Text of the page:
I sewed around the edges of the box. Then I cut through both the pocket fabric and the lining along the center line and into the corners.

Through the hole I then stuffed the entire pocket piece onto the wrong side of the lining fabric.

I tugged and pulled the corners in place and then ironed the whole thing so it settled neatly.

I placed the zipper on the wrong side of the fabric so it was centered in the rectangle hole. I put pins on the right side.

I attached the zipper by sewing along the edges of the box on the right side of the fabric.

Then on the backside, I folded the pocket piece in half, creating the pocket bag.

I sewed along the pocket edges like this:

Sew ONLY the pocket edges together, fold the lining fabric out of the way or else the outline of your pocket is sewn into the lining as well! It might be a bit difficult around the zipper ends if they are very close to the edge of the pocket bag, but just make sure you're not sewing into the lining.

And then the pocket is done!

I repeated the process twice on the front piece with the diagonal zippers.

Sewing two pockets like this is just as easy as sewing one, you just need to remember to keep the pocket pieces out of each others' way so you don't accidentally sew the pocket bags together!


So all the individual pieces now ready, it was assembly time!

I took the outside back piece (the London print one with no pockets sewn in) and the lining back piece (the one with the bigger pocket), plus the one zipper still left (mine is super long but I cut it shorter after sewing it in the seam).

I placed the zipper on the right side of the oilcloth piece, with the zipper facing down. I then placed the lining fabric right side down on top of that.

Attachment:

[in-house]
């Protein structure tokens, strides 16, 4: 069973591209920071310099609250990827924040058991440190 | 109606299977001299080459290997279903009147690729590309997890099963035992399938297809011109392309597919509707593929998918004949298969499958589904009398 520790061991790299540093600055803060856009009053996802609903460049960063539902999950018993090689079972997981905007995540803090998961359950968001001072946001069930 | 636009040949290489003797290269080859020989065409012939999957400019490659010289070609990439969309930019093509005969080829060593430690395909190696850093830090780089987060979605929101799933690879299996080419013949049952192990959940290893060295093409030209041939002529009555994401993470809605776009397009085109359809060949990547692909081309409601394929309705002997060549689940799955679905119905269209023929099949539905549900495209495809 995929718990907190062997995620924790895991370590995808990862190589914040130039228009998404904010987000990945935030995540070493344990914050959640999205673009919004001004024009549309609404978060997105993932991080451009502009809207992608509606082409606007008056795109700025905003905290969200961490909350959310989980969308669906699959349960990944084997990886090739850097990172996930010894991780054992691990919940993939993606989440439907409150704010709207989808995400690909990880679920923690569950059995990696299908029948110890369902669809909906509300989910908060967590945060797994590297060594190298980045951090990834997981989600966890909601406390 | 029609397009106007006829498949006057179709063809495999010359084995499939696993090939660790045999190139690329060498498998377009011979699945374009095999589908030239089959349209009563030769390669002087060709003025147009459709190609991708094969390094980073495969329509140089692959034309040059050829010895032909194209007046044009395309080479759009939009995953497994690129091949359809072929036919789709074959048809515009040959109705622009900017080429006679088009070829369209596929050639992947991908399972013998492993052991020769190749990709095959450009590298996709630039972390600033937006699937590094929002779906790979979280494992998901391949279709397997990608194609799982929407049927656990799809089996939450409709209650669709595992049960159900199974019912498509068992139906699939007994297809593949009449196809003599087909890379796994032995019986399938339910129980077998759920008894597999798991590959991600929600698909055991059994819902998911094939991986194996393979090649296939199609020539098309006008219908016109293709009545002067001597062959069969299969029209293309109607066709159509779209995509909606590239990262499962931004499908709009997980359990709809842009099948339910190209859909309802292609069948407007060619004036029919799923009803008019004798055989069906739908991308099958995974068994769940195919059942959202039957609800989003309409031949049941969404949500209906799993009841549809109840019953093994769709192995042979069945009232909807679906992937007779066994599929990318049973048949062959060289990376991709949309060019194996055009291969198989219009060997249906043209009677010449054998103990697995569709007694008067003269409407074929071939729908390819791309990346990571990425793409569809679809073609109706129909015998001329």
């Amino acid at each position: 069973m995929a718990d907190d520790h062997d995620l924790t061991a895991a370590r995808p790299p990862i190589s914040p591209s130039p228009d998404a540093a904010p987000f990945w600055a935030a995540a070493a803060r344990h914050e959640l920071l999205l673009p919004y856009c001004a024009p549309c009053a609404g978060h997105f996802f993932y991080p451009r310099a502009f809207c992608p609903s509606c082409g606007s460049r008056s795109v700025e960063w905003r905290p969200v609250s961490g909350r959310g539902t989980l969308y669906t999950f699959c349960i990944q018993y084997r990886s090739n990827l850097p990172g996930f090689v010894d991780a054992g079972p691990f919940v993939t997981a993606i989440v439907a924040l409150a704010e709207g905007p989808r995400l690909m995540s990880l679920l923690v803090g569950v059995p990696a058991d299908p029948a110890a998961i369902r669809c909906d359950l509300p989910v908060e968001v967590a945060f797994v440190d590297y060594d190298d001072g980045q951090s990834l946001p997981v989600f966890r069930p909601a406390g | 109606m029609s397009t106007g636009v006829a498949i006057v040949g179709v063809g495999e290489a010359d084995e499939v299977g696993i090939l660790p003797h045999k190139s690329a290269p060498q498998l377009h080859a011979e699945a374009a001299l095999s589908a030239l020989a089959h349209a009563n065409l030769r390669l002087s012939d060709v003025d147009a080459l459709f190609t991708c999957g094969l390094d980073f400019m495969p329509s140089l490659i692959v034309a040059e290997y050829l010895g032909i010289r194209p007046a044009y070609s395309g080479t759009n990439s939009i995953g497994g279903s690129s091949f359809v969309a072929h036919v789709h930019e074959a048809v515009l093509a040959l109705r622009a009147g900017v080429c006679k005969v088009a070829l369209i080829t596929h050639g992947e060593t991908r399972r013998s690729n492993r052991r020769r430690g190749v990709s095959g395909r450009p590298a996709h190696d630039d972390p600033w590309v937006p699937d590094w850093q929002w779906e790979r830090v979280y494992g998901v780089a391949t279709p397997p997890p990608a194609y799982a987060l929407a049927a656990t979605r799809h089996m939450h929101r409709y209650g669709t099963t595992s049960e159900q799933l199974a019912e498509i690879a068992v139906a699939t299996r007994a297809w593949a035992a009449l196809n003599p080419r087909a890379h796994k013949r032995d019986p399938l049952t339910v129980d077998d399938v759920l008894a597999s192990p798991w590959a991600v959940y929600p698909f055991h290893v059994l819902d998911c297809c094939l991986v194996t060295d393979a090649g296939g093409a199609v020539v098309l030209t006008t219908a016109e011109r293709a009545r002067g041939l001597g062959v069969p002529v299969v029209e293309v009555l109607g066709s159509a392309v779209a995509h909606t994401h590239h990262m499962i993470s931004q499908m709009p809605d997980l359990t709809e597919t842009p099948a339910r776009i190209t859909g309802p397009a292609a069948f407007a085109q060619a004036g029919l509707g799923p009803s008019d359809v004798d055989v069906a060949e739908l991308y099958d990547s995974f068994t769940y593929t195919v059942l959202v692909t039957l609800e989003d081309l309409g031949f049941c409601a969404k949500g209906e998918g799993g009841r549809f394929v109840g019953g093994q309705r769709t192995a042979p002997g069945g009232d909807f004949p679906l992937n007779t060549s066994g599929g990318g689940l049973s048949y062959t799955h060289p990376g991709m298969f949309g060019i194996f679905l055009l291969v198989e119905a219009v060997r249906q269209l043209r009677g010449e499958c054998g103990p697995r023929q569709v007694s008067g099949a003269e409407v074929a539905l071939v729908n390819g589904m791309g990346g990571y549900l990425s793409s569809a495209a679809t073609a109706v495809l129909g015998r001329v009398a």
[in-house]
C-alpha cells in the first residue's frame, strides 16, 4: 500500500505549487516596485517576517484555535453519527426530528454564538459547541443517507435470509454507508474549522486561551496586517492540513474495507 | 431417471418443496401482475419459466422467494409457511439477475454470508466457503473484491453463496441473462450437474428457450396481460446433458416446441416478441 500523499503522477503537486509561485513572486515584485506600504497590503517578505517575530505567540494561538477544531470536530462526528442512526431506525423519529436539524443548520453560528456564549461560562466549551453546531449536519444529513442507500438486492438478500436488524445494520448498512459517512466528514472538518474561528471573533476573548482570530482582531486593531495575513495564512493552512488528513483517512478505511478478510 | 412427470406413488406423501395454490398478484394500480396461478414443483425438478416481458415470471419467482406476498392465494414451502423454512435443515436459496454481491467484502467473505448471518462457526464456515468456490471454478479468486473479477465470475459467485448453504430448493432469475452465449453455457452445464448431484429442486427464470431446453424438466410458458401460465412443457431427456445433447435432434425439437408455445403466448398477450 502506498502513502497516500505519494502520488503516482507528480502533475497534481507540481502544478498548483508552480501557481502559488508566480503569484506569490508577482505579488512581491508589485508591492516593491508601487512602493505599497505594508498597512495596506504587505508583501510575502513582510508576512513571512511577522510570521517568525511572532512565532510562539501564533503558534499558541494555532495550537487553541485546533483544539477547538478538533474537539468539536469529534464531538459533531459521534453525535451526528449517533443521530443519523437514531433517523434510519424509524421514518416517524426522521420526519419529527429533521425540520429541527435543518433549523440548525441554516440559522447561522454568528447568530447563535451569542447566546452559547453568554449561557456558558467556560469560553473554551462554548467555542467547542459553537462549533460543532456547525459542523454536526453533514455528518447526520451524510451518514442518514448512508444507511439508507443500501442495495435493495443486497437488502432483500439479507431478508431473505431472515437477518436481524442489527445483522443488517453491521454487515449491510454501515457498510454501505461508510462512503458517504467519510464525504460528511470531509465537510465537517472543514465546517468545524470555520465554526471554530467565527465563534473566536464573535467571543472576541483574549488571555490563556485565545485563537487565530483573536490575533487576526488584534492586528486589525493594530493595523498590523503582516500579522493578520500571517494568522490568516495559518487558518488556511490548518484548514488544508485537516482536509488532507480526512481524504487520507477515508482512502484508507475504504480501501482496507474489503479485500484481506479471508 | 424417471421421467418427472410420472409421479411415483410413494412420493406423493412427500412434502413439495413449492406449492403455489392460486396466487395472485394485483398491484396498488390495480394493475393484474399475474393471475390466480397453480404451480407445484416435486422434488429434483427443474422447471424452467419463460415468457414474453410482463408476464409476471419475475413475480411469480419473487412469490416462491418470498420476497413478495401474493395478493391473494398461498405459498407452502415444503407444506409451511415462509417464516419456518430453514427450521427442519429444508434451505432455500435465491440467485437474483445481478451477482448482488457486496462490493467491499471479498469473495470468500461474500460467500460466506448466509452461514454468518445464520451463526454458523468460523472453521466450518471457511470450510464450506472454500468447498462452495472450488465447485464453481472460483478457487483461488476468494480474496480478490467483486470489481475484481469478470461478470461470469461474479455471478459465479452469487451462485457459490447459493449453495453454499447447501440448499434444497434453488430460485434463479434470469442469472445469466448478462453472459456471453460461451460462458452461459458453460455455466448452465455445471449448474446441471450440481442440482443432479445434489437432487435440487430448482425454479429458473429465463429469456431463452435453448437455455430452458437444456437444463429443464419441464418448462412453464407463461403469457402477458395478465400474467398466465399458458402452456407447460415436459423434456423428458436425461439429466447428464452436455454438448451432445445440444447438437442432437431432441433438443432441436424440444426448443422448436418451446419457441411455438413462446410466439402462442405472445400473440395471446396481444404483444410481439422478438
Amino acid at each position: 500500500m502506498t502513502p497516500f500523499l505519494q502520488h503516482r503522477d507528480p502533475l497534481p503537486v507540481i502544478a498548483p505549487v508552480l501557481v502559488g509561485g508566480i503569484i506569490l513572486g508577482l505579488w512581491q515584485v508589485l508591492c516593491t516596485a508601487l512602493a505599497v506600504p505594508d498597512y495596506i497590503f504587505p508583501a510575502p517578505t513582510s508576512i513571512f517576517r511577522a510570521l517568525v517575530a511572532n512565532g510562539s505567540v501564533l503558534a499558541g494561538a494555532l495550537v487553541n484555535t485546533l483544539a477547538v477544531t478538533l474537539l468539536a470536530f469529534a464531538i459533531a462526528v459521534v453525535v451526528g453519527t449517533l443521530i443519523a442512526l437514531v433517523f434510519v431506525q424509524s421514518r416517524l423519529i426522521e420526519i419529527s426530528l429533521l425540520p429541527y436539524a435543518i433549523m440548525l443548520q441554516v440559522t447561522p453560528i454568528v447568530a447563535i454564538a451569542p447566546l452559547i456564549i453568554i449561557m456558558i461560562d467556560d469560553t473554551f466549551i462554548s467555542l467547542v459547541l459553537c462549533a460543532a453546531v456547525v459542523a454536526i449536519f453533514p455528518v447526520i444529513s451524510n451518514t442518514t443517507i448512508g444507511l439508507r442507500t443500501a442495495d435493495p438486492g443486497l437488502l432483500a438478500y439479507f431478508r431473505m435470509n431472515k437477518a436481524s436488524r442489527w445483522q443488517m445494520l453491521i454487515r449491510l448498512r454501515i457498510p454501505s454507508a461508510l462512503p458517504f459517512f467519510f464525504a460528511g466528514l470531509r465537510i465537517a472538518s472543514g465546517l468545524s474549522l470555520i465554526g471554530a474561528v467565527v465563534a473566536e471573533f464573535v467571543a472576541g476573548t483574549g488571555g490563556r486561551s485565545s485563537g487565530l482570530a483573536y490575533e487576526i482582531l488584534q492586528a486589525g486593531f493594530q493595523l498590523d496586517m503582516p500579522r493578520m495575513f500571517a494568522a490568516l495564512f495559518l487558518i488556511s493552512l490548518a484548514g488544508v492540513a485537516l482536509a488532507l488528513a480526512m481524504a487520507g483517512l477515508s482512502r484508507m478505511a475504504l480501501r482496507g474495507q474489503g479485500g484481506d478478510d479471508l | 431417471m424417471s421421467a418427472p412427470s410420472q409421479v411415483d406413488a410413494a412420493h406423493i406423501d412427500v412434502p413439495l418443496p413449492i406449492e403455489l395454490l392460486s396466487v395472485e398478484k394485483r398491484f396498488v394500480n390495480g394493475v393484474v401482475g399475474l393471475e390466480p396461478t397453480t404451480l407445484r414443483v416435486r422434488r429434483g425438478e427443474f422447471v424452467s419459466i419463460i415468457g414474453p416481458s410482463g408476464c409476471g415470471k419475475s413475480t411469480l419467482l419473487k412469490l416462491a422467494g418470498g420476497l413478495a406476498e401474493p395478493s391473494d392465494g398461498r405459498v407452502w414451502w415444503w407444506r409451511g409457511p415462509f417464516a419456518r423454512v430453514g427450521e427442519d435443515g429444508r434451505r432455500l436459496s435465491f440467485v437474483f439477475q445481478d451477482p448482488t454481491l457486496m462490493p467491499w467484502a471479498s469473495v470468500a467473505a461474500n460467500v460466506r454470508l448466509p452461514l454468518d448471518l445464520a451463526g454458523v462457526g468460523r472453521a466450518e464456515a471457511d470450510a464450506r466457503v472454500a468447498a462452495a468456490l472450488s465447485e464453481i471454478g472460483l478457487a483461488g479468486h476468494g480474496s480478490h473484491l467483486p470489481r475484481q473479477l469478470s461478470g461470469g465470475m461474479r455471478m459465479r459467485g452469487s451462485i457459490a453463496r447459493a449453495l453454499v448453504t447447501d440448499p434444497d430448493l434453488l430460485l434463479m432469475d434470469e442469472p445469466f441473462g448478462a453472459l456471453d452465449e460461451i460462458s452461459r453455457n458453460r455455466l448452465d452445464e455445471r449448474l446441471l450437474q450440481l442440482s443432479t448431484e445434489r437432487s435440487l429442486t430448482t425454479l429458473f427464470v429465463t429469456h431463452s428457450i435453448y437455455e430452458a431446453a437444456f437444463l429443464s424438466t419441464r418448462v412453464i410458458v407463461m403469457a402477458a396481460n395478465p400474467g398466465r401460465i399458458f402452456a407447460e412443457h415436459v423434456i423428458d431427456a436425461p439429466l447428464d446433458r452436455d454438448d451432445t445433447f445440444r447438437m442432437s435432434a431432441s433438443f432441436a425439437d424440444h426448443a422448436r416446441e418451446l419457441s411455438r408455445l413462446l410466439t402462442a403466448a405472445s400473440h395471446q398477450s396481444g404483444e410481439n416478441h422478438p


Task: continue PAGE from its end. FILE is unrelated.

So then you have your outer fabric right side up, zipper face down and teeth facing in so the zipper edge goes along the raw edge of the fabric, and the lining on top of all that right side down. Sew along the edge so you catch both layers of fabric and the zipper in between.

So when you flip it open after sewing, it looks like this:

I then flipped the lining under and top-stitched along the edge to make the seam lay flat beside the zipper.

I opened the zipper and did the same thing for the remaining two pieces: zipper face down & teeth in on the right side of the oilcloth, then lining on top of those right side down.

(Add lining face down on top of the zipper.)

I sewed along the edge, flipped the pieces over and top-stitched. I also shortened the zipper. (If you need to cut a zipper shorter, remember to sew a stopper onto the end so you don't accidentally open the zipper too far, because you probably won't be able to fix it anymore!)

So then I had this:

I attached the strap next by sewing it onto the back piece like this. (Sew it only to the main fabric, flip the lining out of the way here!)

Sew along the red dotted lines.
(Just so you know, this post is not sponsored by Lenovo ThinkPad. :D)

Circled in the following picture is an important tool for the following steps:

It's a safety pin, which I used to temporarily attach the strap onto the oilcloth fabric so I wouldn't end up accidentally sewing the strap onto something I didn't want during the last steps. (You want to use a safety pin rather than a regular pin, or you might end up pricking yourself while turning the bag inside out in the end.)

Oh, I almost forgot the bottom pieces! Well, let's do those now:

I sewed the oilcloth bottom onto the back piece on one side. Similarly I attached the lining bottom on one side of the lining only. The other side of the bottom piece will be attached when the bag is assembled next.

Okay, so next comes the confusing flipping part.

Open the zipper before doing this! Otherwise you won't be able to turn the bag right way round once the seams are sewn!